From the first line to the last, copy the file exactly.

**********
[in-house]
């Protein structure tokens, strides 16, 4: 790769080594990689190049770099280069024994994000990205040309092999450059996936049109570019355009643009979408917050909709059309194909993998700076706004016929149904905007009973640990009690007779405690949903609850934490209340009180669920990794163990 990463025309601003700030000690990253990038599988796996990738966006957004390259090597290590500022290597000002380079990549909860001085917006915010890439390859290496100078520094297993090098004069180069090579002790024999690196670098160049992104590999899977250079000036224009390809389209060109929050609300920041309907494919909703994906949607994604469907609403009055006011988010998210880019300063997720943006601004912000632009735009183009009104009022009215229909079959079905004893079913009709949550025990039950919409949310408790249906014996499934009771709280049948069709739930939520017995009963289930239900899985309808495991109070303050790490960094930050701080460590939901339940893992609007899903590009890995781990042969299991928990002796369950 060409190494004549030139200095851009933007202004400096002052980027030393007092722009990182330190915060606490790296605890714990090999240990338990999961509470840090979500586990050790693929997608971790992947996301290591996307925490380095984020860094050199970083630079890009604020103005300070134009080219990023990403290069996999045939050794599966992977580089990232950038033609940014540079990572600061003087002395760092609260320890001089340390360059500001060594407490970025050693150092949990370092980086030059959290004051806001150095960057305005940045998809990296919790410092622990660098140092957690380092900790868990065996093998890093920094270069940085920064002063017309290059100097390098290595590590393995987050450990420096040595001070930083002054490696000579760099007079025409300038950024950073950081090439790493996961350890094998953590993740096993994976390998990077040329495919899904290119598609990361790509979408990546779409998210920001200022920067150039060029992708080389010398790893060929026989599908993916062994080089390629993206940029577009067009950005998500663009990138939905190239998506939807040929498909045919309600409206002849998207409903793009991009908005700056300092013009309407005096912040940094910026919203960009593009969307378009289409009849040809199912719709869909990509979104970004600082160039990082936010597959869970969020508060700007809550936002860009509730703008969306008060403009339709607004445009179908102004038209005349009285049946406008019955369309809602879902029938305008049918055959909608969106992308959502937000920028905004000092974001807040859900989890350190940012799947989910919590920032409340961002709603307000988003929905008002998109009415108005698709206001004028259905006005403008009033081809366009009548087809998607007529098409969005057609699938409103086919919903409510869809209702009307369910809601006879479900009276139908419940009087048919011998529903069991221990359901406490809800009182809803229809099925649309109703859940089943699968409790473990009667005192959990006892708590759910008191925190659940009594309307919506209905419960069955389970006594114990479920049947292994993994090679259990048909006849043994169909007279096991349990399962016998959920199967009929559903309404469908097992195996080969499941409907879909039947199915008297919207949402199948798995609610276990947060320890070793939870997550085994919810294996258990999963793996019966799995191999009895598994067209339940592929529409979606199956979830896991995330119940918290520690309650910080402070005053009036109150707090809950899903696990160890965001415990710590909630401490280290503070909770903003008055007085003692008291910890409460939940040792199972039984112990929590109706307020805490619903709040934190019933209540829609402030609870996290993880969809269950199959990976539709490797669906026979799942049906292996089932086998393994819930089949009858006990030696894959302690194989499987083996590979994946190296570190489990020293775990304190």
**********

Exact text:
[in-house]
């Protein structure tokens, strides 16, 4: 790769080594990689190049770099280069024994994000990205040309092999450059996936049109570019355009643009979408917050909709059309194909993998700076706004016929149904905007009973640990009690007779405690949903609850934490209340009180669920990794163990 990463025309601003700030000690990253990038599988796996990738966006957004390259090597290590500022290597000002380079990549909860001085917006915010890439390859290496100078520094297993090098004069180069090579002790024999690196670098160049992104590999899977250079000036224009390809389209060109929050609300920041309907494919909703994906949607994604469907609403009055006011988010998210880019300063997720943006601004912000632009735009183009009104009022009215229909079959079905004893079913009709949550025990039950919409949310408790249906014996499934009771709280049948069709739930939520017995009963289930239900899985309808495991109070303050790490960094930050701080460590939901339940893992609007899903590009890995781990042969299991928990002796369950 060409190494004549030139200095851009933007202004400096002052980027030393007092722009990182330190915060606490790296605890714990090999240990338990999961509470840090979500586990050790693929997608971790992947996301290591996307925490380095984020860094050199970083630079890009604020103005300070134009080219990023990403290069996999045939050794599966992977580089990232950038033609940014540079990572600061003087002395760092609260320890001089340390360059500001060594407490970025050693150092949990370092980086030059959290004051806001150095960057305005940045998809990296919790410092622990660098140092957690380092900790868990065996093998890093920094270069940085920064002063017309290059100097390098290595590590393995987050450990420096040595001070930083002054490696000579760099007079025409300038950024950073950081090439790493996961350890094998953590993740096993994976390998990077040329495919899904290119598609990361790509979408990546779409998210920001200022920067150039060029992708080389010398790893060929026989599908993916062994080089390629993206940029577009067009950005998500663009990138939905190239998506939807040929498909045919309600409206002849998207409903793009991009908005700056300092013009309407005096912040940094910026919203960009593009969307378009289409009849040809199912719709869909990509979104970004600082160039990082936010597959869970969020508060700007809550936002860009509730703008969306008060403009339709607004445009179908102004038209005349009285049946406008019955369309809602879902029938305008049918055959909608969106992308959502937000920028905004000092974001807040859900989890350190940012799947989910919590920032409340961002709603307000988003929905008002998109009415108005698709206001004028259905006005403008009033081809366009009548087809998607007529098409969005057609699938409103086919919903409510869809209702009307369910809601006879479900009276139908419940009087048919011998529903069991221990359901406490809800009182809803229809099925649309109703859940089943699968409790473990009667005192959990006892708590759910008191925190659940009594309307919506209905419960069955389970006594114990479920049947292994993994090679259990048909006849043994169909007279096991349990399962016998959920199967009929559903309404469908097992195996080969499941409907879909039947199915008297919207949402199948798995609610276990947060320890070793939870997550085994919810294996258990999963793996019966799995191999009895598994067209339940592929529409979606199956979830896991995330119940918290520690309650910080402070005053009036109150707090809950899903696990160890965001415990710590909630401490280290503070909770903003008055007085003692008291910890409460939940040792199972039984112990929590109706307020805490619903709040934190019933209540829609402030609870996290993880969809269950199959990976539709490797669906026979799942049906292996089932086998393994819930089949009858006990030696894959302690194989499987083996590979994946190296570190489990020293775990304190």